Creating a global yoghurt culture
The Collective has always had great tasting natural yoghurt at its heart. Within a year of launching in New Zealand, the business was a huge success story, and the founders began looking for expansion opportunities. Today The Collective yoghurt range can be found in New Zealand, Australia, and the UK. Kea spoke to offshore Kiwi Sarah Smart who runs the UK and Europe operation to talk about what the company has learnt along the way, how they are applying that advice to the current challenges they are facing and what her advice would be to other Kiwi companies eying an entry into the UK/Europe market.
The Collective was founded by two chefs on a mission to bring great tasting natural yoghurt to the New Zealand market. The company has a strong history of innovation and when it launched in 2009, Sarah says their gourmet yoghurt offering was quite different to anything on shelves at the time.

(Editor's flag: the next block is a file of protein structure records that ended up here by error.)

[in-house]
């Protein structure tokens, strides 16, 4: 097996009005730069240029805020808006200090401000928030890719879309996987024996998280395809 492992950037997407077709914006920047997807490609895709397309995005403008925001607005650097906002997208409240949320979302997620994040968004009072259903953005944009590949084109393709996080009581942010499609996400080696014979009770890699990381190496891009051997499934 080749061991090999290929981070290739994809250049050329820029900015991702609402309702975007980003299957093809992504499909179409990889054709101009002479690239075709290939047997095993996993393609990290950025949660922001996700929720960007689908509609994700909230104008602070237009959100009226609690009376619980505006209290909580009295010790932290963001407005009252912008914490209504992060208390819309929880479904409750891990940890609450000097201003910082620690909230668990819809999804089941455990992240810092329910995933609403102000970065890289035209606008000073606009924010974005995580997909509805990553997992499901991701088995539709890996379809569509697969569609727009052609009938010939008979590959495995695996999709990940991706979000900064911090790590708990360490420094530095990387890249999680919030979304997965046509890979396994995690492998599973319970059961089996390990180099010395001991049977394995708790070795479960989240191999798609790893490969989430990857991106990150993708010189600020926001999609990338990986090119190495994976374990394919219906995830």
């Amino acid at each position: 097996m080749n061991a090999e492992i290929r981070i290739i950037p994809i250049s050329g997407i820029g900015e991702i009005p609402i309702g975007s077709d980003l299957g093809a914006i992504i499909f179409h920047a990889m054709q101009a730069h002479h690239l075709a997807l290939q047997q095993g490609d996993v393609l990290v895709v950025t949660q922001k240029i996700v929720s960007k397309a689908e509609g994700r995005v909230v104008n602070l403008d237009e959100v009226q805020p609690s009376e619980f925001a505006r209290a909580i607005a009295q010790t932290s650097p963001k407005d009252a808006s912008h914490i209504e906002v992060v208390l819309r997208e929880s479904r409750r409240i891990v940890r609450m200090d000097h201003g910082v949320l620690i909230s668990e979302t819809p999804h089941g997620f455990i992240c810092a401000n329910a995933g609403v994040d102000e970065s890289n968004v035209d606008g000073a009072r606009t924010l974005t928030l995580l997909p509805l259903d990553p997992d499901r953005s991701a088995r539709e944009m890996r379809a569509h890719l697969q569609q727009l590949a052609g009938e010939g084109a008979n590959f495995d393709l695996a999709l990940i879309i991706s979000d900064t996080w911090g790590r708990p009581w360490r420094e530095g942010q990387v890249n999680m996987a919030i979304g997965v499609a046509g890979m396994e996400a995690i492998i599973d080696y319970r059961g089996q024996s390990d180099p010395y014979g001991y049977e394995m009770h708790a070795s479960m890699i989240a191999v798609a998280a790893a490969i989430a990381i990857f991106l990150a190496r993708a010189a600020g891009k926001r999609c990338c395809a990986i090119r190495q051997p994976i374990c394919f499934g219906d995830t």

“Back then most yoghurt was more like goop in a tub. The market was dominated by big players and there wasn’t a lot of real natural yoghurt on offer. Our founders saw an opportunity to bring something different to Kiwis and within a year we had carved out a space for ourselves as the New Zealand premium yoghurt category pioneers.”
After their success at home, The Collective began looking at expansion opportunities and saw the UK as a natural next step. But while there are a lot of similarities between the two markets, they quickly learnt that it’s not as simple as a lift and shift.